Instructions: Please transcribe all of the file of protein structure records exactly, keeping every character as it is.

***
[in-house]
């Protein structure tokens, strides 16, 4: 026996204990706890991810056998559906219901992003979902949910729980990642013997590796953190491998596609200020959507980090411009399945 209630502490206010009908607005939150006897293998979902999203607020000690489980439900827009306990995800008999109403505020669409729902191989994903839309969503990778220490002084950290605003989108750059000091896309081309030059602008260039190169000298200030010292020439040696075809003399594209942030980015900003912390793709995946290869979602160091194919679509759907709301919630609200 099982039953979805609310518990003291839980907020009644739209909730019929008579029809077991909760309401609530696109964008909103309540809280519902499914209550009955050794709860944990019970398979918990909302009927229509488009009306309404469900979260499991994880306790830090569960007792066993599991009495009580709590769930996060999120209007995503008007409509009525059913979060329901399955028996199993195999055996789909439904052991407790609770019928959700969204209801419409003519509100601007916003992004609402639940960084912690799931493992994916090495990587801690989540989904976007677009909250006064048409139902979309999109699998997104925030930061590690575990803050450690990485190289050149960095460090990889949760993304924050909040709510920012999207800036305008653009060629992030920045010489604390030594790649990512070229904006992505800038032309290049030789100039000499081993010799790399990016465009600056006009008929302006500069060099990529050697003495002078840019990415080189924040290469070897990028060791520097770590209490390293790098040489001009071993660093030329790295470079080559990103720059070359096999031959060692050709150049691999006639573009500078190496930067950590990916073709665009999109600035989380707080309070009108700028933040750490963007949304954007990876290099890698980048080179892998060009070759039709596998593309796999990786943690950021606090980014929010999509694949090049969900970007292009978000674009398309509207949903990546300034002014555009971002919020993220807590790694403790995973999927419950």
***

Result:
[in-house]
């Protein structure tokens, strides 16, 4: 026996204990706890991810056998559906219901992003979902949910729980990642013997590796953190491998596609200020959507980090411009399945 209630502490206010009908607005939150006897293998979902999203607020000690489980439900827009306990995800008999109403505020669409729902191989994903839309969503990778220490002084950290605003989108750059000091896309081309030059602008260039190169000298200030010292020439040696075809003399594209942030980015900003912390793709995946290869979602160091194919679509759907709301919630609200 099982039953979805609310518990003291839980907020009644739209909730019929008579029809077991909760309401609530696109964008909103309540809280519902499914209550009955050794709860944990019970398979918990909302009927229509488009009306309404469900979260499991994880306790830090569960007792066993599991009495009580709590769930996060999120209007995503008007409509009525059913979060329901399955028996199993195999055996789909439904052991407790609770019928959700969204209801419409003519509100601007916003992004609402639940960084912690799931493992994916090495990587801690989540989904976007677009909250006064048409139902979309999109699998997104925030930061590690575990803050450690990485190289050149960095460090990889949760993304924050909040709510920012999207800036305008653009060629992030920045010489604390030594790649990512070229904006992505800038032309290049030789100039000499081993010799790399990016465009600056006009008929302006500069060099990529050697003495002078840019990415080189924040290469070897990028060791520097770590209490390293790098040489001009071993660093030329790295470079080559990103720059070359096999031959060692050709150049691999006639573009500078190496930067950590990916073709665009999109600035989380707080309070009108700028933040750490963007949304954007990876290099890698980048080179892998060009070759039709596998593309796999990786943690950021606090980014929010999509694949090049969900970007292009978000674009398309509207949903990546300034002014555009971002919020993220807590790694403790995973999927419950």